Filing for divorce or separating from your spouse is never an easy decision to make. If you’re here, that means that an event or series of events has led you down this path, and you might need to consider your legal options seriously. What you need is a reassuring voice and knowledgeable legal advocate to help you understand your rights, the process, and how you can achieve a positive, successful outcome from a stressful and emotionally-charged process.
We know how difficult it can be to take this step. Our attorneys have also seen firsthand how unhealthy it is to dwell on the past if this situation is not the right fit for you, your spouse, your children, and others in your family circle. When you reach out to the Salt Lake City divorce attorneys at Christensen Law, we will help you understand the options available to you and help you focus on the future.
Divorce vs Temporary Separation
It’s crucial to understand that legal separation and divorce are not the same things. Utah law allows spouses to temporarily separate, whether permanently or as a precursor to divorce. If you ultimately decide to file for a divorce, it is important to note that Utah is a “no-fault” divorce state, which means that you do not have to state a reason other than “irreconcilable differences” to dissolve the marriage permanently. Whichever party has the judge sign the decree will have to sign an affidavit to that effect.
Here, we’ll discuss the differences between divorce and legal separation:
Utah allows a married couple to temporarily separate, which is an optional step that may be taken when they are considering but are unsure of whether to officially file for divorce.
This is different from a divorce in that the marriage or domestic partnership is not dissolved. Instead, the court will establish the rights and responsibilities of each spouse through enforceable court orders. These orders will outline critical issues and benefits, including:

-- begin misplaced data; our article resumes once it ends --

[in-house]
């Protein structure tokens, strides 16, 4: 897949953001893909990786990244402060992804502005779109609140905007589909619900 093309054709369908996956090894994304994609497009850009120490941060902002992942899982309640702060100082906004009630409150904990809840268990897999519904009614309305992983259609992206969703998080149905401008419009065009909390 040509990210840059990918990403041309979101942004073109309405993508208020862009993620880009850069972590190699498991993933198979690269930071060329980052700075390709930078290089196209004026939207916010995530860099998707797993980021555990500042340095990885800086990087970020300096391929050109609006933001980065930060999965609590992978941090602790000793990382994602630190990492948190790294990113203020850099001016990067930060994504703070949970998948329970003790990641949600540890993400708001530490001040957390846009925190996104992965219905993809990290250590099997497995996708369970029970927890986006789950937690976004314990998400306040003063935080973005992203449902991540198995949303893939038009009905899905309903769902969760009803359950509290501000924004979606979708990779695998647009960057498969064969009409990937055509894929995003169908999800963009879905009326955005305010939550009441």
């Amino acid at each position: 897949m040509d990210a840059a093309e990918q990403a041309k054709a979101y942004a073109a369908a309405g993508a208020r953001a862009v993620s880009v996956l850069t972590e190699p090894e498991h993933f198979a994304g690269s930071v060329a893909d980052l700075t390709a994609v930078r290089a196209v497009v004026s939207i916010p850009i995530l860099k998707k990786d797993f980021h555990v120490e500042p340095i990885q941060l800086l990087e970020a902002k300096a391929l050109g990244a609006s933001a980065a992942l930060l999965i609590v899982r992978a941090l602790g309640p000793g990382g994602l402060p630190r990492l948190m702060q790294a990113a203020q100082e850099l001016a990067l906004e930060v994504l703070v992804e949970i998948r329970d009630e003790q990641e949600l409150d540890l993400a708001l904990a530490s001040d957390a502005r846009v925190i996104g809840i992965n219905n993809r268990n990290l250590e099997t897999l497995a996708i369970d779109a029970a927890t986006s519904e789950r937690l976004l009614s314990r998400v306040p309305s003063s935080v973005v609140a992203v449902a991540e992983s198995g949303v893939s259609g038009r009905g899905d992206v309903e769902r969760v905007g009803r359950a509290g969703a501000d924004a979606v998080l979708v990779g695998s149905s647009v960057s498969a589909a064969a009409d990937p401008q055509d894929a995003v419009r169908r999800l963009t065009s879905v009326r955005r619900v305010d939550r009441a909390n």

- The separation of finances
- Child custody and visitation
- Child support
- Marital benefits like health insurance and life insurance
In Utah, a temporary separation can only last for one year. If you’d like the separation to last longer, you must petition the court for an extension.
Once a petition for temporary separation has been filed and served, both spouses are required to attend a divorce orientation course if they have minor children. The respondent should attend the course within 30 days of being served, and the petitioner should attend the course within 60 days of filing their petition. There is a discount if you do it quicker and in-person. You can find out more information about the courses, forms for waiving this requirement, and other information on Utah’s court system website.
As mentioned above, Utah is a “no-fault” divorce state, which means that neither party needs to prove that the other was “at fault” for the breakdown of the marriage. Instead, you can file for divorce on the grounds of irreconcilable differences or incurable insanity, and have the court issue a decree dissolving the union. There are specific requirements that apply, however, including: